When we create a new database on our hard disk, Access works as a single-user local processing application. All the data storage and manipulation is done on our machine. However, we can use Access as a 'front end' to a set of database tables, by linking them to it. These tables can then be placed on another part of the network, say the central file server. Now, everyone can have an Access front-end (and not necessarily all the same one), while working with a single set of data.
But this alone isn't client/server computing, and it does little to limit bandwidth requirements. What completes the picture is that the central server can carry it's own copy of the database engine, minus the 'front end'. Now, instead of the client machines fetching a whole table of data across the network each time, they can issue an instruction to the central database engine, which extracts the results they need from the tables and sends just that back across the network.
Client/server systems minimize network traffic by distributing the processing between the server and the client machines.
In Microsoft Access terms, the database engine is executing stored procedures, something we came across back in Chapters 4 and 5 when we looked at the Active Data Object. This itself is just a way of connecting to, amongst other things, different database engines.
So client/server, at least in theory, gives us the best of all the worlds. We get minimized network traffic, central data storage, and easier systems management because the 'important' processing can be done at the server end if required. The only real down side, and the one that is currently the biggest cause for concern in the corporate world, is the continued difficulties of individual client machine maintenance, upgrades, and configuration.
The Internet as a Client/Server System
As you'll have already guessed from our earlier discussions of Active Server Pages, one thing it aims to achieve is to allow easy development of client/server applications on the Internet, and more particularly in the environment of the World Wide Web. In many ways, this is the only way to go, because the prospect of any real increases in the bandwidth available in the near future is unlikely. While a modern corporate network will run at 10Mbps, and even up to 100Mbps, many users are usually limited to 28.8Kbps or 56Kbps. Even an ISDN connection can only manage somewhere up to 128Kbps.
As for the client end of the network, almost without exception, the user has a modern PC with plenty of local storage space, and spare horsepower available, so the browser can afford to do more and more of the processing at its end. Even the downside of system maintenance, upgrades and configuration is less of a problem. At least, on the Internet as a whole, it's the user's problem now, and not the network administrator's. In a corporate Intranet environment this isn’t the case, but standardization on one browser does tend to make the job a great deal easier.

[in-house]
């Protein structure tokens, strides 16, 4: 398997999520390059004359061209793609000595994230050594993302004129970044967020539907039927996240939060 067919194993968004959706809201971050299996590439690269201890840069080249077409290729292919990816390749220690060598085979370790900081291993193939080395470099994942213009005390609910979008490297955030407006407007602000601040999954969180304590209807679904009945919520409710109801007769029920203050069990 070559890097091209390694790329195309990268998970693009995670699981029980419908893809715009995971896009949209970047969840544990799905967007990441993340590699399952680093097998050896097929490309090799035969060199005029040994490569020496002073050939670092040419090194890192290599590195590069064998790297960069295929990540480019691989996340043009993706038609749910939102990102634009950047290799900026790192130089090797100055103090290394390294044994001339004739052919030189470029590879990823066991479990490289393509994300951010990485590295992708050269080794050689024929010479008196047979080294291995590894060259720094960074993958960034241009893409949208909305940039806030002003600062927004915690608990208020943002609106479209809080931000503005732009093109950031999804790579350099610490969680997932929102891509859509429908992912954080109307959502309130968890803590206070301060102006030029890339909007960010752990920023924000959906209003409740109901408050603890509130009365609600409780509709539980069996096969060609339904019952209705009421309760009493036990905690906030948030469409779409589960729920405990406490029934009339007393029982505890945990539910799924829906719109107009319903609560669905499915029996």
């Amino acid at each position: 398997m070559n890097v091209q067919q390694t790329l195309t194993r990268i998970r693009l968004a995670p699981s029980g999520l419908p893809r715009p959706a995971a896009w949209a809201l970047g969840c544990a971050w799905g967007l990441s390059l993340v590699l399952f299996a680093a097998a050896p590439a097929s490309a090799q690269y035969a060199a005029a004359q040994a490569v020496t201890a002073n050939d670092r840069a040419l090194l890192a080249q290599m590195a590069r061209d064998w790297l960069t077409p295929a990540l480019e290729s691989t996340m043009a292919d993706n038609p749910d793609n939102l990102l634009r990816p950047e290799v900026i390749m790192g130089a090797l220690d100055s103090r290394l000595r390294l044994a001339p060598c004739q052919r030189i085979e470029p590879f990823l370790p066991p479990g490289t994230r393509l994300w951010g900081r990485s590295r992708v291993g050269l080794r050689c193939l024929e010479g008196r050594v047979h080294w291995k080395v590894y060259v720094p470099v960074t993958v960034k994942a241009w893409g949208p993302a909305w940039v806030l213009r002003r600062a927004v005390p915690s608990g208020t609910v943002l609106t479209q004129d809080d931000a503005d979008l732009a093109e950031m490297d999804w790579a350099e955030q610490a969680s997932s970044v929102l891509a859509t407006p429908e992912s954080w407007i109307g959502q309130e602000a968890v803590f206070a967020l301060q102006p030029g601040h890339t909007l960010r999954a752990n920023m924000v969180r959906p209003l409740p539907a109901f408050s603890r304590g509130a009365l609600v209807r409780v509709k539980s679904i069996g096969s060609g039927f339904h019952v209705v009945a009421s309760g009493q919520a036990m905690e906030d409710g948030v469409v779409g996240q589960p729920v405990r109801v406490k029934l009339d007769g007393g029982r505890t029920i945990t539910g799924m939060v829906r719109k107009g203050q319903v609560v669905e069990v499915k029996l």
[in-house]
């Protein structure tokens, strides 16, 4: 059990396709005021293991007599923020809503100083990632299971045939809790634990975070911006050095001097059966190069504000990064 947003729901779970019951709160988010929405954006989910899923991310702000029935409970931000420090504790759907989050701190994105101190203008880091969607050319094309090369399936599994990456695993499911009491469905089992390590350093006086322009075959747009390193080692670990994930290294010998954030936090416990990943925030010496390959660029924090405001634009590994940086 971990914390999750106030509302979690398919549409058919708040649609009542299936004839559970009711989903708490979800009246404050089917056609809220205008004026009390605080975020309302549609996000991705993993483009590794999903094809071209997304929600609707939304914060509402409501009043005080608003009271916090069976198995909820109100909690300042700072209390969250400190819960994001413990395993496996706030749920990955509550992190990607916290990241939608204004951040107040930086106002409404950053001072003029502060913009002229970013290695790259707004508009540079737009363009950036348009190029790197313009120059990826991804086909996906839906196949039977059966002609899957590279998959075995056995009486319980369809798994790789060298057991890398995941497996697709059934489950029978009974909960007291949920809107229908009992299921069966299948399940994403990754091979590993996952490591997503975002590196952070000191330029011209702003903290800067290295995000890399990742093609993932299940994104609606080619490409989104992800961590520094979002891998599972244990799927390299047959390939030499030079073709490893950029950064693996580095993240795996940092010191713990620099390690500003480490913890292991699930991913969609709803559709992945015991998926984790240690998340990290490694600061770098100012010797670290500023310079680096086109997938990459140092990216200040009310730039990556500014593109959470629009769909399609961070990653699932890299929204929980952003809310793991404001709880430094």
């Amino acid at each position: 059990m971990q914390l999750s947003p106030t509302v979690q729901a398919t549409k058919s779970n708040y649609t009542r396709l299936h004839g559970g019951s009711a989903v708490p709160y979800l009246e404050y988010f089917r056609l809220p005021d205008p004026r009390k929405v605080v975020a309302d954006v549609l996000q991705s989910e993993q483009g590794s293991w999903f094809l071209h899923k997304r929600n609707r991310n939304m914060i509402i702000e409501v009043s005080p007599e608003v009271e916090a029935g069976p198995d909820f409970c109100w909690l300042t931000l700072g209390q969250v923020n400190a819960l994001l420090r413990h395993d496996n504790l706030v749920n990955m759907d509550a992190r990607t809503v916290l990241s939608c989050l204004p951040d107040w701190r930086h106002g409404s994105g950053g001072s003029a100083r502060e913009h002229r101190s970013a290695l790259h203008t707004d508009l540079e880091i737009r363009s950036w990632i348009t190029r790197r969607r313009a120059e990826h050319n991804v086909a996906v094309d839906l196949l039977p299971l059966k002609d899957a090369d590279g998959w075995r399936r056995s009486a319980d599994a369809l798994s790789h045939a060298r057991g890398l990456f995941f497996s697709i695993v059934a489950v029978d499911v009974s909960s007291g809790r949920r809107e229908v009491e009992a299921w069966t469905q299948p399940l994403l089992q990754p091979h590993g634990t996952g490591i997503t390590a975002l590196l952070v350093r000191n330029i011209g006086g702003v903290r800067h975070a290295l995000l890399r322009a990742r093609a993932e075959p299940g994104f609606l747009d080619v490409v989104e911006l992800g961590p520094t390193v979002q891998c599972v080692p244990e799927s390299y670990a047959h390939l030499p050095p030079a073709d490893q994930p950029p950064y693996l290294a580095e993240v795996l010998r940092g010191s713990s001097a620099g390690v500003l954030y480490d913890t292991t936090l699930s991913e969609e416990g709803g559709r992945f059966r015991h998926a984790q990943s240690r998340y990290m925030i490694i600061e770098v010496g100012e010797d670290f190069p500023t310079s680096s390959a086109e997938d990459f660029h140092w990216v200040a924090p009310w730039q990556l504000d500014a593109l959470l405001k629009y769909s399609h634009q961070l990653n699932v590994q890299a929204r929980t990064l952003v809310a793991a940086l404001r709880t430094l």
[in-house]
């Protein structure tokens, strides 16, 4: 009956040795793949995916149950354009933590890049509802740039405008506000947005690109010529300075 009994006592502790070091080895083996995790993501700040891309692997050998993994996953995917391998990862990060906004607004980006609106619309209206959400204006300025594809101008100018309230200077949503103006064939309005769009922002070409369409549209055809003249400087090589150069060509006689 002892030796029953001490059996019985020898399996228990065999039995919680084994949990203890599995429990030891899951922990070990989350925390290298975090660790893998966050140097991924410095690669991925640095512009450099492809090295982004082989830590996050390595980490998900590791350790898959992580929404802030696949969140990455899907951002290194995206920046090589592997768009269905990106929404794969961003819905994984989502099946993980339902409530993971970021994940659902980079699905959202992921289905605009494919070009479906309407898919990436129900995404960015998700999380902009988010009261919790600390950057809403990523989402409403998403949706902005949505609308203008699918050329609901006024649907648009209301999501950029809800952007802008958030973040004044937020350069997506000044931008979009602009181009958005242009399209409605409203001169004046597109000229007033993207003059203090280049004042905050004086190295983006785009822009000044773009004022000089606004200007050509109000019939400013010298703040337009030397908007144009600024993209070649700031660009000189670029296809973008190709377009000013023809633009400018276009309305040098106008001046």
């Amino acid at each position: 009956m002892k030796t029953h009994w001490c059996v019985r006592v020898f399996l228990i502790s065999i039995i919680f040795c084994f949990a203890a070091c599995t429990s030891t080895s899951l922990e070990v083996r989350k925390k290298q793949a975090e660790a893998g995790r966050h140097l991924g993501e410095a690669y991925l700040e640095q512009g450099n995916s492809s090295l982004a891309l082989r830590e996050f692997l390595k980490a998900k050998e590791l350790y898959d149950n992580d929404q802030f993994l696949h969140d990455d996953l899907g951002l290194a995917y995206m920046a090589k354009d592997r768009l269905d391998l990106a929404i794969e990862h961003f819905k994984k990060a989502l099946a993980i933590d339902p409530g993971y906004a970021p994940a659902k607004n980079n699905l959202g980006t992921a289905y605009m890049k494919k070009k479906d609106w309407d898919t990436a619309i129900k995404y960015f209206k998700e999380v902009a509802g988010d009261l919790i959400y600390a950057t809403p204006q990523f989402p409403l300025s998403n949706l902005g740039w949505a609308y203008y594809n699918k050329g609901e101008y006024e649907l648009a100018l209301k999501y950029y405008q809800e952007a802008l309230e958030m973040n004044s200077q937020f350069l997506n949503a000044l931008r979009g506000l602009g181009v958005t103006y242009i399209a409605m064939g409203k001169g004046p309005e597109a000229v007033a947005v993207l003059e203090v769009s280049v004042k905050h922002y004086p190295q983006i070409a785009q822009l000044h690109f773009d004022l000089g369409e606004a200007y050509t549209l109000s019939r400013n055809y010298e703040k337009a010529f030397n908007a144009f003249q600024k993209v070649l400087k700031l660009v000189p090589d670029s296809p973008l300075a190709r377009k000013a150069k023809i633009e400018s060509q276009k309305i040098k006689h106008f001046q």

So, having seen some of the background to client/server development, let's move on to look at what it offers in the environment of the Web. Client/server on the Web is exciting, because it solves many problems that are making traditional client/server projects expensive, overdue, and hard to maintain. More specifically, Web-based client/server solves the problems of:
Distribution: Distribution is automatic, because new copies of the pages (the components of our application) are downloaded to the client machine whenever the local client cache says they need updating. No more walking round the building installing software, or expecting your Web site visitors to download and install it themselves.
Flexibility: The automatic distribution and installation means that applications can be updated much more easily. This is a huge benefit if the environment requires quick turn around on changes to the specifications or just bug fixes. Even 'Interface du jour' could be implemented, where different interfaces and content are deployed daily—of great interest to marketing departments when selling products.
Central Control: With the deployment of PC’s and local installations, the system administrators lost control, and help desk costs for maintaining non-standard desktops increased. Being able to control the applications at the server end is highly cost effective.